The controversial Three Gorges Dam, arguably the largest construction project in modern history, is slowly yet surely becoming a reality. First approved in 1992 and slated to take 17 years to complete, the project is massive in both size and effect: the dam will stretch two kilometers across the Yangtze River and measure 185 meters high, creating a reservoir that will reach back 600 kilometers. By 2009, 13 major cities, and 1500 towns and villages, will have been submerged, forcing the resettlement of 1.3 million people.

In June 2003, the first phase of the Three Gorges Dam construction project was completed. The sluice gates were closed, allowing the reservoir to rise up to 135 meters and submerge what was left of the demolished lower sections of cities and towns. A landscape was forever changed, and the people in this region have since scrambled to find new livelihoods.

Like many people, I initially chose to visit the Three Gorges because I wanted to see a landscape of magnificent beauty that would soon be lost forever. I had heard about the mass displacement of the population, and the imminent inundation of ancient archeological sites. Such cultural upheaval is clearly lamentable, and many have booked the next cruise down the Yangtze to catch a last glimpse of this modern-day Atlantis.

In December 2001, I set out on a series of four trips to take a deeper look. Soon, I discovered that the real story behind the Three Gorges Dam project was not the landscape, but the people. I set out to interview ordinary people: on the street, in the fields, on buses, and waiting on docks. Only they could do justice to their own story. Despite the threat of censorship from the Chinese government, most spoke openly. In some cases, they even pleaded that I make use of the footage to make sure the world understands their plight. Great care will be taken to protect these peoples’ identities, but I am committed to seeing their stories told.

Understandably, views within China on the dam are wide ranging. Some see it as an engineering marvel that will stimulate the Chinese economy and provide an important source of hydroelectric power. Others consider it an environmental and social disaster. Millions of people have been affected by its construction, and in very different ways. On the one extreme are corrupted government officials lining their bank accounts with embezzled resettlement funds; on the other are the people for whom the money was intended. Left with nothing but demolished homes, many are angry and disillusioned as they struggle to find new means of subsistence without help from the Chinese government.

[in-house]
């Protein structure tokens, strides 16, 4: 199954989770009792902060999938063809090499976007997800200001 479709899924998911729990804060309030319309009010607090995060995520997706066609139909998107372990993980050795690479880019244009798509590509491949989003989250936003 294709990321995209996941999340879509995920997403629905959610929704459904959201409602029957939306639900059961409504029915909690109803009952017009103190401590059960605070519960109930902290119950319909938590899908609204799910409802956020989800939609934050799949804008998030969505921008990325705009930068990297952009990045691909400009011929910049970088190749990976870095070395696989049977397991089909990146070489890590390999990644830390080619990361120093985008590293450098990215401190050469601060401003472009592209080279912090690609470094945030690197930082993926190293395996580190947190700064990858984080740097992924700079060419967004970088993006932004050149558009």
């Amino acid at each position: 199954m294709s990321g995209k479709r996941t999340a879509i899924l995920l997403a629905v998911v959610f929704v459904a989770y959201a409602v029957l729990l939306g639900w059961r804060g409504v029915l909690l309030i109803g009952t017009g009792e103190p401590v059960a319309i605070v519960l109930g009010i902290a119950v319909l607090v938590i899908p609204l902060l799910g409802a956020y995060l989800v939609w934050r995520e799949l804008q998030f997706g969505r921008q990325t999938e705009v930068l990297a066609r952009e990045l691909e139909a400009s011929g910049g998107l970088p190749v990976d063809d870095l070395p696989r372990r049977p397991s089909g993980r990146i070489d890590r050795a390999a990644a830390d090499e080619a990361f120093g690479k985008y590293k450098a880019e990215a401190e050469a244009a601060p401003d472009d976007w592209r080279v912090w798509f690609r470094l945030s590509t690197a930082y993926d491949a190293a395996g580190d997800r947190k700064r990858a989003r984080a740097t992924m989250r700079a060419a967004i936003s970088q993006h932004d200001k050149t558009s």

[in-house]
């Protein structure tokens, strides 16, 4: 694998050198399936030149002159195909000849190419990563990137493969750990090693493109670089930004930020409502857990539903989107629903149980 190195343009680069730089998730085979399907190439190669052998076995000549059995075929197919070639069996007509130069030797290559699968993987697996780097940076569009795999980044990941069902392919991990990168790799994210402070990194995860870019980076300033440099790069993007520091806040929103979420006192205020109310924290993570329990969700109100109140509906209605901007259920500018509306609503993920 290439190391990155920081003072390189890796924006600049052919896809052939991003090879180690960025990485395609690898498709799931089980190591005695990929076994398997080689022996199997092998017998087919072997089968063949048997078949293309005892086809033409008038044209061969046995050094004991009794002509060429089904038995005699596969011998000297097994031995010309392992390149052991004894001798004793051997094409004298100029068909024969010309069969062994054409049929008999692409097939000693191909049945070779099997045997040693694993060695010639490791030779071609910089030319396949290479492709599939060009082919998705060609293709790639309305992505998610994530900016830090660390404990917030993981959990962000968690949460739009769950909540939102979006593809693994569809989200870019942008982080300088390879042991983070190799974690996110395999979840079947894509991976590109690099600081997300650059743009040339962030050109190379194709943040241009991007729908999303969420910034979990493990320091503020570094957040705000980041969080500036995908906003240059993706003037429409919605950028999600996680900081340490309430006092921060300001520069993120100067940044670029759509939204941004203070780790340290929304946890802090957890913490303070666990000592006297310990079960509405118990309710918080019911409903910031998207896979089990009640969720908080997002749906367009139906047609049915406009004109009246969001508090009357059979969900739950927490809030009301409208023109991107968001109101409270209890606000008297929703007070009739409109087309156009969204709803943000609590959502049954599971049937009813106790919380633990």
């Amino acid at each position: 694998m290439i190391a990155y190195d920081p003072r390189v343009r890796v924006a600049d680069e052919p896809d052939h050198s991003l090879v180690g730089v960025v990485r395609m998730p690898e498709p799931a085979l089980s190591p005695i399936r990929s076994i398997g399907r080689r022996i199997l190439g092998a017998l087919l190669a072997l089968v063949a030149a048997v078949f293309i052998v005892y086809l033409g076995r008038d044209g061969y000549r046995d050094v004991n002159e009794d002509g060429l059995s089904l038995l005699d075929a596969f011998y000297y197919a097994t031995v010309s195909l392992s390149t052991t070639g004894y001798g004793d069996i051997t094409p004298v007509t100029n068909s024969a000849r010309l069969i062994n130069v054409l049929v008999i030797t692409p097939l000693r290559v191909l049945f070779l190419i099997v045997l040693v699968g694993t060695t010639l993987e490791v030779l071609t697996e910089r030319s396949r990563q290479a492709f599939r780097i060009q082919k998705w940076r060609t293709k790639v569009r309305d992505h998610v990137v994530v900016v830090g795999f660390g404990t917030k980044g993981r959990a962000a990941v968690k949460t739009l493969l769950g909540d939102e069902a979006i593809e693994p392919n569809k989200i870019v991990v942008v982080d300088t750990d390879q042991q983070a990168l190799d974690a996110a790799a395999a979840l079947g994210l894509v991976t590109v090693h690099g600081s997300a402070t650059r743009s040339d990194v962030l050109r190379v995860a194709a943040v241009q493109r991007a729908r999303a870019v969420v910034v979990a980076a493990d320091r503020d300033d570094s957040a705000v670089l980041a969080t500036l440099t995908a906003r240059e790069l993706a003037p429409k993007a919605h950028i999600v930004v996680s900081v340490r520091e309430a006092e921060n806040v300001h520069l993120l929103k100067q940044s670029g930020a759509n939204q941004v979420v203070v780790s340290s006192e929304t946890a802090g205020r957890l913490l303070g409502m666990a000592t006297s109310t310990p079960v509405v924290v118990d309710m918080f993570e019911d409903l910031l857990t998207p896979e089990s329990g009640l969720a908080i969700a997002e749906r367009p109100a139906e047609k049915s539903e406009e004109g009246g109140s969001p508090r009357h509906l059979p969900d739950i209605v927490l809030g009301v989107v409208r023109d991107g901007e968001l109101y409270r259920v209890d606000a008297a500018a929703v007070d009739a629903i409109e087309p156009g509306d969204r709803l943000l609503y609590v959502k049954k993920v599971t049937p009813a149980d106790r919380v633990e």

When asked for an opinion about the dam, most people will initially adhere to the party line. I get the sense this is usually a well-meant attempt to show China in a good light to foreigners. When I really show interest in what they have to say, however, the story changes dramatically. They may talk about how they have personally benefited from the resettlement program, but that they see many problems for other people. Or, out of fear of reprisals, they may continue to praise the dam and all of its benefits for China, but complain bitterly about how they’ve received nothing but empty promises.

Since my first visit to the Three Gorges, my perspective on the dam, and on the documentary I’m attempting to produce, has changed significantly. I started out with a specific political agenda, but I quickly discovered that my idealistic notions were distinctly those of an outsider, and didn’t jibe well in China. For many people, what’s just or unjust is less important than understanding how things could be worse and seeing that there is progress being made. Though I still firmly believe the Three Gorges Dam is a mammoth, bureaucratically decreed mistake, the events of this particular history are not unfolding in my backyard. The documentary I’m working on would not be welcome in China at this time. I now see that my personal views on the Three Gorges Dam are less important than how, through photography and video, I can give a voice to many people who are otherwise silenced.